Friday, September 02, 2016

Comic Book Finds: Blair Witch Project (1999)

Panel from "Elly Kedward's Curse" illustrated by Tommy Lee Edwards.
The time-honored practice of comic book-movie tie-ins frequently results in some interesting comci book titles being published. 1999's little-horror-film-that-hit, The Blair Witch Project, built it's artificial mythology in the "real" (and reel) worlds in an unprecedented fashion. While most are familiar with the SciFi (now "SyFy"...ugh) Channel faux documentary, The Curse of the Blair Witch, the development of the story goes much further than many suspect.

Cover to The Blair Witch
#1 (First Printing)
Beyond even the commonplace novelizations that come with popular film releases, there was also a comic book one-shot. Rather than a retelling of the film's story in comic book form, Oni Press' The Blair Witch Project contributes an additional level of mythology to the key characters and events that, while important to its overall narrative, never actually appeared in the first movie.

With anticipation building for the third film in the series, Blair Witch (2016), to be released on September 16, the time seems right to rifle through some long boxes of older comic books in hopes of coming across the copy I knew I had purchased 17(!) years ago when it was first released. Filed nearby another unusual movie tie-in, Oni Press' Ghost Dog: Way of the Samurai (2000) one-shot, I was pleased to see it had not been discarded by my wife.

From "She Needs Me: Coffin Rock"
illustrated by Guy Davis.
This single issue (later followed up by a three issue mini-series entitle The Blair Witch Chronicles) contains three faux-adaptations of Cece Malvey's "Wood Witch Said" journals, "original" pages of which are shared on the last page. The unifying creative thread among these three stories is writer, or the individual hired to  "annotate and adapt" according to the credits boxes, Jennifer Van Meter. In the Foreward on the inside cover, it is revealed that Van Meter was offered the writing assignment by editor-in-chief Jamie S,. Rich because the author likes "weird crap." While not the most normal criteria for matching writer and material, here it works.

The pairing of each individual story with artist is equally impressive. The individual artistic styles of Tommy Lee Edwards, Guy Davis, and Bernie Merault are used effectively to create unique looks for each time period setting. While each of the three artists' styles vary, the common visual element of being inked solely in black and white lends cohesion to the proceedings. This combination of common writer and visual nuance, along with the varying artistic styles create a visual sense of progress that further contributes to a sense of movement through the narrative. Each short story covers Blair Witch background beginning with the origination of the curse and concluding with a glimpse at the Rustin Parr murders that are the precursor to the now iconic final shot of the Blair Witch Project film was derived.

A portion of the detailed appendix from the back
cover. Here, the numerous footnote from throughout
are explained in detail, supplying an even deeper level
of meaning to the Blair Witch mythology.
It has been a few years since I have seen the film (which is currently not available on wither Netflix or Amazon Prime for free streaming), but after reading this comic book I am confident I never watched the film in light of its mythology as fully as possible. A tribute to the story-within-a-story writing of Van Meter, as well as its carefully crafted "authenticity", it was difficult not to begin searching online through the names of the supposed writers and false historical events. Down to its footnotes and annotations, The Blair Witch Project comic book effectively reads like a visual representation of the person whose thinking it is intended to reflect--the educated and increasingly crazy Cece Malvey.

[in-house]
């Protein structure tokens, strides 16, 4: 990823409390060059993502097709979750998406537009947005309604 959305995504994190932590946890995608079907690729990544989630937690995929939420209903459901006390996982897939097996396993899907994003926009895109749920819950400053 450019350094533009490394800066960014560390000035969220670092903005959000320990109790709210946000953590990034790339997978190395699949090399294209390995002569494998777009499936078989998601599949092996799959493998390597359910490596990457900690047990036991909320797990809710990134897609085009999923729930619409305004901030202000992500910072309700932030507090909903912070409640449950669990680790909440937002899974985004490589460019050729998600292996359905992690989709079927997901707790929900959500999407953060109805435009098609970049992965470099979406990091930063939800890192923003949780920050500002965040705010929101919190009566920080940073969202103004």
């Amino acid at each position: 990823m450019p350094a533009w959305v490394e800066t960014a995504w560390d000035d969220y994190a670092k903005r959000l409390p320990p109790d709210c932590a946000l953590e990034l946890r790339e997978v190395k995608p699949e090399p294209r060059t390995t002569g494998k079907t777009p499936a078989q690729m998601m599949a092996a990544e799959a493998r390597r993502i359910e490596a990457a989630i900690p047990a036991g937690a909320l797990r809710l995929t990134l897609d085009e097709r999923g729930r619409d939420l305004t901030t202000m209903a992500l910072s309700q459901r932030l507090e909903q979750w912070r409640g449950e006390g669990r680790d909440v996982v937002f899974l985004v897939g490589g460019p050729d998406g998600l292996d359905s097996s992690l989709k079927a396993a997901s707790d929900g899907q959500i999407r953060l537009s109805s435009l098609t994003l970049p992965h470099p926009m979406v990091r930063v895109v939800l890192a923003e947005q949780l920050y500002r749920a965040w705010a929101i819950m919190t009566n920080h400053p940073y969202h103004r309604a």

A brief synopsis (cribbed, in small part, from a promotional entry on suggests the historical scope presented in the single comic book issue:
  • "Elly Kedward's Curse" art by Tommy Lee Edwards. In 1785, Elly Kedward was driven out of the Township of Blair in North Central Maryland. A year later, her accusers started disappearing under mysterious circumstances. Fearing Elly had cursed them all, the people of Blair fled, abandoning their town and giving birth to a legend.
  • "She Needs Me: Coffin Rock" illustrated by Guy Davis. In 1886 Burkittsville, a young girl is lured into the woods where she becomes a vehicle for a measure of graphic revenge against the men of the community levied by Elly's spirit.
  • "Left Alone: The Rustin Parr Killings" by Bernie Mireault (BEM). In a more modern setting, loner Rustin Parr is prompted by a voice in his head to kidnap and murder children from the local community. Readers are given insight into Parr;s thinking whcih reveals the familiar "voice" of the Blair Witch's guiding words.
With a new film being released, and one with ties to characters to the first, there is a good chance that the background revealed in this back issue bin survivor may increase one's level of enjoyment of the film. Even if it is not "officially" part of the new film's canon, The Blair Witch Project is both an interesting cultural artifact and an interesting example of well-researched modern myth building. The original single issue one-shot was originally priced at $2.95 and carried a "Mature Readers" label. It is very likely available in the back issue bins of your local comic shop at cover price or can be ordered online,along with other related Blair Witch titles for significantly less than cover price.

From "Left Alone: The Rustin Parr Killings" illustrated by Bernie Mireault.

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